10" dia. Appalachian ribbed herb basket

Nantucket pencil holder

Sunday, January 26, 2014

Front Door Upgrade

So I decided my front door needed an upgrade. I had gotten this brass Nantucket basket door knocker at the silent auction at the Missouri Basketweavers Guild convention last August, but wasn't sure how I was going to mount it to the door. I finally got a round wooden plaque from Michael's, painted it a nice avocado green, sealed it for outdoors, and mounted the knocker to it.

Brass Nantucket basket door knocker
During one of my visits to etsy.com I was searching for turk's head knots and I ran across a store selling instructions and finished doormats, door stops, place card holders, etc. all knotted out of various ropes. I became fascinated with the monkey fist door stops. It took a couple tries, but I finally got one made. It actually works really well and hangs on the inside knob when not in use.

Monkey fist door stop
Both items give my front door a nice nautical themed upgrade.

Sunday, January 19, 2014

2013 Alice Ogden Christmas Ornament


I present Alice Ogden's 2013 Christmas ornament basket. It is currently hanging with the rest of my mini baskets on my basket tree, but beforehand I had to admire it up close for a bit. This lovely black ash cathead basket features a captured quadrafoil lid. Alice used light sap wood and darker heart wood to enhance the clover-leaf pattern.

Thursday, January 9, 2014

Snow Day Project

Here in Missouri we joke that if you don't like the weather just wait a few minutes and for the most part that is pretty true. Everyone has a fit about the snow removal system we have in St. Louis, but the reality is that it usually melts in a day or so. So it isn't really necessary or make sense for the city to invest tons of money in snow removal equipment. Well of course that comes to bite us in the behind every few years. Just this past Sunday we got about a foot of snow and boy did it come down hard and heavy there for most of the day. It was really pretty and all the schools and many of the businesses closed for Monday. The university even closed, so I got a nice free vacation day. Of course, other than shoveling the walk I didn't even get out of the house for two days.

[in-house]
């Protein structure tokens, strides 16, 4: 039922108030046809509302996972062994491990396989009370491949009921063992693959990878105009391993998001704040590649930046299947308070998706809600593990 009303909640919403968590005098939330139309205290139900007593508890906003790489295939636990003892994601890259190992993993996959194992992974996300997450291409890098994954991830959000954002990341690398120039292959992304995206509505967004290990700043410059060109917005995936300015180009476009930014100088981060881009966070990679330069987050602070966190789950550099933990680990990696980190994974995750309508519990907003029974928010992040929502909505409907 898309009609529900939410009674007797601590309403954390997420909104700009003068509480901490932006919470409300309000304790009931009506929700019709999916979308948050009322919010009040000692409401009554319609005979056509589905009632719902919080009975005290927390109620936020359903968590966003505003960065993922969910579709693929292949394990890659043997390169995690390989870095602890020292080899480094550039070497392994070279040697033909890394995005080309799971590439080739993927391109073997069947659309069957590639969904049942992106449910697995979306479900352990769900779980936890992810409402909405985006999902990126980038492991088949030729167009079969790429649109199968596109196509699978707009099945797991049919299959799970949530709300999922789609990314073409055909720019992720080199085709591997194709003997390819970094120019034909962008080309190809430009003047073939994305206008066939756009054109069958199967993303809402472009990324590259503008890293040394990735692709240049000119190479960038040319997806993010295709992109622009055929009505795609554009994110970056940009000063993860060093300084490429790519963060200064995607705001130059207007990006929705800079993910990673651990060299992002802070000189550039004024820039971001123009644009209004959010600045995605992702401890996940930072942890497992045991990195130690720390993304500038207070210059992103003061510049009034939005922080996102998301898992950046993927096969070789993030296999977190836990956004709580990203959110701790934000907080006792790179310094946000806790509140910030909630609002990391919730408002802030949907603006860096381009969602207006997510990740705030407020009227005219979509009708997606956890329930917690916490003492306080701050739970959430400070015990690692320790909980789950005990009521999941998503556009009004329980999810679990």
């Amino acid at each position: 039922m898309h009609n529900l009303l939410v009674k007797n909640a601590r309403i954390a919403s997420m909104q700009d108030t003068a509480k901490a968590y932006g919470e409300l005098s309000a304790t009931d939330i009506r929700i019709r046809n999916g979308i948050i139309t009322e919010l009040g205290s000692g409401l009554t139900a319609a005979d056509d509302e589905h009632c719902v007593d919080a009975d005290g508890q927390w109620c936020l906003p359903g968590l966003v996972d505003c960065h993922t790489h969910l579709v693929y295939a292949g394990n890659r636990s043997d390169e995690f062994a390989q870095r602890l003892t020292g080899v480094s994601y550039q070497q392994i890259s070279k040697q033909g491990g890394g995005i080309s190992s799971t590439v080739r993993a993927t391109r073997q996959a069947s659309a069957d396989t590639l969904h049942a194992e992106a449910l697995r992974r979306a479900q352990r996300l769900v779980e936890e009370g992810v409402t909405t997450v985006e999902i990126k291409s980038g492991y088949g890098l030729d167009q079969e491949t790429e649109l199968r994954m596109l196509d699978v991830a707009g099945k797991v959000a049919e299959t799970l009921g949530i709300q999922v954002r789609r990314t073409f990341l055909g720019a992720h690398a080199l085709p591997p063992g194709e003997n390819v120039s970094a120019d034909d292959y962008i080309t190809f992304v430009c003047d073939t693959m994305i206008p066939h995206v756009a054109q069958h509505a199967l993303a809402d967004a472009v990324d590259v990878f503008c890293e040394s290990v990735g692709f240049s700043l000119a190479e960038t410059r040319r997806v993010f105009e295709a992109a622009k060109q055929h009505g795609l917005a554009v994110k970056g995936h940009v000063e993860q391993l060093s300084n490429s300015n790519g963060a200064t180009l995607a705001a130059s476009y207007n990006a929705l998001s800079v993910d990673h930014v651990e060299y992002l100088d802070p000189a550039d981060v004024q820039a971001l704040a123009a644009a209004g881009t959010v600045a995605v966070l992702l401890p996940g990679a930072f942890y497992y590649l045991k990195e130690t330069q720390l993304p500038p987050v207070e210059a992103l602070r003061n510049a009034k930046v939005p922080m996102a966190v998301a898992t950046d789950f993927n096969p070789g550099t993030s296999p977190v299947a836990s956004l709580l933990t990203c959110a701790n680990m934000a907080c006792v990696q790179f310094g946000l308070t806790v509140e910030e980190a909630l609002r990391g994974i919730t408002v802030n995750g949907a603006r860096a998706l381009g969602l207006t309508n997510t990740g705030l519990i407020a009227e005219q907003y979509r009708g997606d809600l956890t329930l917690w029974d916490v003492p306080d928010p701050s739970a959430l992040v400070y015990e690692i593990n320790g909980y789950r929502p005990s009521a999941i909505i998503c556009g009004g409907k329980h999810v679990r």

With all of that free time I didn't put away Christmas decorations or clean the house. No, I did what any respectable craftsman does, I started a new project! The one upside though of not being tempted to leave the house was that I actually finished my project.

I received a cute craft book, Little Birds, for Christmas. It included 26 projects made of felt, fabric and buttons. I was just looking for an excuse to try one of the projects.


So after a few hours (well a few might be an underestimation) of uninterrupted stitching I had my little birdie complete.


Of course I had to modify the pattern. You were supposed to enlarge it 200%, but that would have made a cardinal about 10" tall. I thought that was too large, so I only enlarged it 150%. While this made for a "cuter" size, it did mean that some of my pieces were a bit small to handle. It all worked out in the end though and I am itching to make an even smaller version or baby brother.